Chunky Watermelon Gazpacho with Cashews


An Easy and Refreshing Fruit Gazpacho to Beat the Heat

Shot of two bowls filled with watermelon gazpacho surrounded by two halves of lime

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I’m not sure about you, but I can’t seem to escape the heat. We just returned from a week-long mountain retreat in the Alps and it was steaming hot up there as well!

As an islander, this heat always makes me crave a dip in the sea — so much so that I convinced myself to dive into a freezing-cold mountain lake. All those who know me know that my minimum sea temperature is about 20 degrees, so no one would at first believe that I made such a bold move.

Apart from refreshing dips in the sea, I’ve been craving my all-time summer fruit: watermelon. Watermelons are a wonderful and fresh way to stay hydrated and happy. And because I’m a massive fan of sweet and savoury dishes, watermelon is perfect for just that! Enter watermelon gazpacho.

What is Gazpacho?

Even if you love cooking, in the heat of the summer, sometimes turning on your stove is the last thing you want to do. But you still have to eat, right?

Gazpacho is your solution!

You can make a huge batch of fresh, hearty soup without having to heat anything up or feel the weight of a heavy, winter soup.

Wait, is gazpacho served cold?

It sure is. The key to a great gazpacho is using the freshest and best quality ingredients. For those who aren't familiar with gazpacho, the traditional Andalucian gazpacho (in Spain) is probably the best known. The ingredients for gazpacho typically include tomatoes, bell pepper, onion and cucumber. It’s always blended with extra virgin olive oil and a splash of Sherry vinegar. It has even been described as a 'liquid salad' due to its fresh, healthy (salad) ingredients.

Is gazpacho the main dish?

You can gazpacho as your main dish or as an appetizer. If you’re feeling like a light afternoon snack, gazpacho can be perfect for the occasion. You can also serve a bowl as a starter, or a side to your dish. For instance, I would pair it with pan-fried garlic prawns, delicious crusty bread or a delicious vegetarian quinoa biryani like this one here!

Today, there are all sorts of gazpacho, from keto gazpacho to vegan gazpacho. They can be made from vegetables like carrot and beet gazpacho to fruit gazpachos like my watermelon gazpacho or mango gazpacho. This is a soup of individuals: you can pretty much blend any fruit or veg to the consistency that you like, and garnish it however you like.

The history of Gazpacho

Want to know about gazpacho’s origin? Read Don Quixote!

“A reaping-hook fits my hand better than a governor’s sceptre; I’d rather have my fill of gazpacho’ than be subject to the misery of a meddling doctor…” — Miguel de Cervantes, The Ingenious Hidalgo Don Quixote, II, Ch. 53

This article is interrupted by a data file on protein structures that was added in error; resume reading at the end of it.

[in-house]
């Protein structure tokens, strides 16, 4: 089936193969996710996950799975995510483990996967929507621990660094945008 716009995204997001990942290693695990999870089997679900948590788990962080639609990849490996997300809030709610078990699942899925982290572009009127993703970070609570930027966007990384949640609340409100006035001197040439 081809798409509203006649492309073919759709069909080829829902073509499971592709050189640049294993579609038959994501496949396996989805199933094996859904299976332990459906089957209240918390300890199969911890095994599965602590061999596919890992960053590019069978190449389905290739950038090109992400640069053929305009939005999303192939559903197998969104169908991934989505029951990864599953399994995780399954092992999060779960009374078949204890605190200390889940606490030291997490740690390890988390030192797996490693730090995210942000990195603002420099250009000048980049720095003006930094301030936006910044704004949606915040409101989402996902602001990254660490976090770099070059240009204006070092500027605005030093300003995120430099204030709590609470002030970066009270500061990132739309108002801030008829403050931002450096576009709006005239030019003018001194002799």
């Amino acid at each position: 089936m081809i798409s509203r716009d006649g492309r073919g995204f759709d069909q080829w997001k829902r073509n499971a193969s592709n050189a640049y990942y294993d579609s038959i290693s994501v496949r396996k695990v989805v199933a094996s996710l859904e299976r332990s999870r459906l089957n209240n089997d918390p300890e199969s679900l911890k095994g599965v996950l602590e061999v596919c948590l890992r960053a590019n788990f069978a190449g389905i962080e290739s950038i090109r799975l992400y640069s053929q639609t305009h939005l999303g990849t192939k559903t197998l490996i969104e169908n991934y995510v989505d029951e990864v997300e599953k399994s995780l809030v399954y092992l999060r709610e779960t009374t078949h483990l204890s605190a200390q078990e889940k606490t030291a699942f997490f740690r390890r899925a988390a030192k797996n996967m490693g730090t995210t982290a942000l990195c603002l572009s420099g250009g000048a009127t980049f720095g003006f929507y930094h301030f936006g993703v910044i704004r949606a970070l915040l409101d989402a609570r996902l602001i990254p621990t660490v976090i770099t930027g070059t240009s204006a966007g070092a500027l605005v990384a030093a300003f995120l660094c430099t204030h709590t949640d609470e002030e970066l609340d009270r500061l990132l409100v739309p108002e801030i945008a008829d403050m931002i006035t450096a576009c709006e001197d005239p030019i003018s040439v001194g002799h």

Drawing from the culinary traditions of Arab and Roman culture, the history of gazpacho is a wonderful and eclectic one. Firstly, the name “gazpacho” is derived from the Mozarabic (Spanish Christians living under Moorish rule) word caspa meaning “fragments,” referencing the small pieces of bread which were ripped up and served with the soup.

The introduction of New World and Asian ingredients such as tomatoes and cucumbers respectively helped make gazpacho a standard Spanish dish, first in the province of Andalusia.  It was enjoyed both by the poor and the rich.

In the past, gazpacho was quite different from how we know it today. It started off as a hearty soup that could include whatever vegetable was on hand, and a great way to use up old bread, so as nothing went to waste. Originally, bread crusts were soaked in water and placed in a sauce of anchovy bones, garlic, vinegar, sugar, salt, and olive oil, until the bread softened and various fruits and vegetables were added. In fact, gazpacho was not always necessarily served cold — as it was also served hot during the winter, a tradition deriving from the Arab occupation of Spain from the eighth to the thirteenth centuries. However, the use of vinegar in gazpachos served cold like the popular Andalusian gazpacho, refer to the Roman tradition of adding vinegar to food for refreshment during warm weather.

Besides its prevalence as a common tasty dish, gazpacho was used for medicinal purposes as well. Although medicinal properties are no longer attributed to the meal, gazpacho still has a pervasive presence in the modern world. The variability and simplicity of this recipe make it a thriving survivor of the early modern period.

Watermelon gazpacho

This delicious and refreshing twist on the classic Spanish gazpacho replaces tomatoes with fresh watermelon (only make this when watermelon is in season!). My watermelon gazpacho is not so much focused on the traditional Andalusian gazpacho in that I use herbs and spices like fresh coriander, sesame oil, cashews and chilli. Despite it being different, it is just as simple as any standard gazpacho, in that it requires little more than a blender and a refrigerator. If you want to be bold, I dare you to add a dash of fish sauce!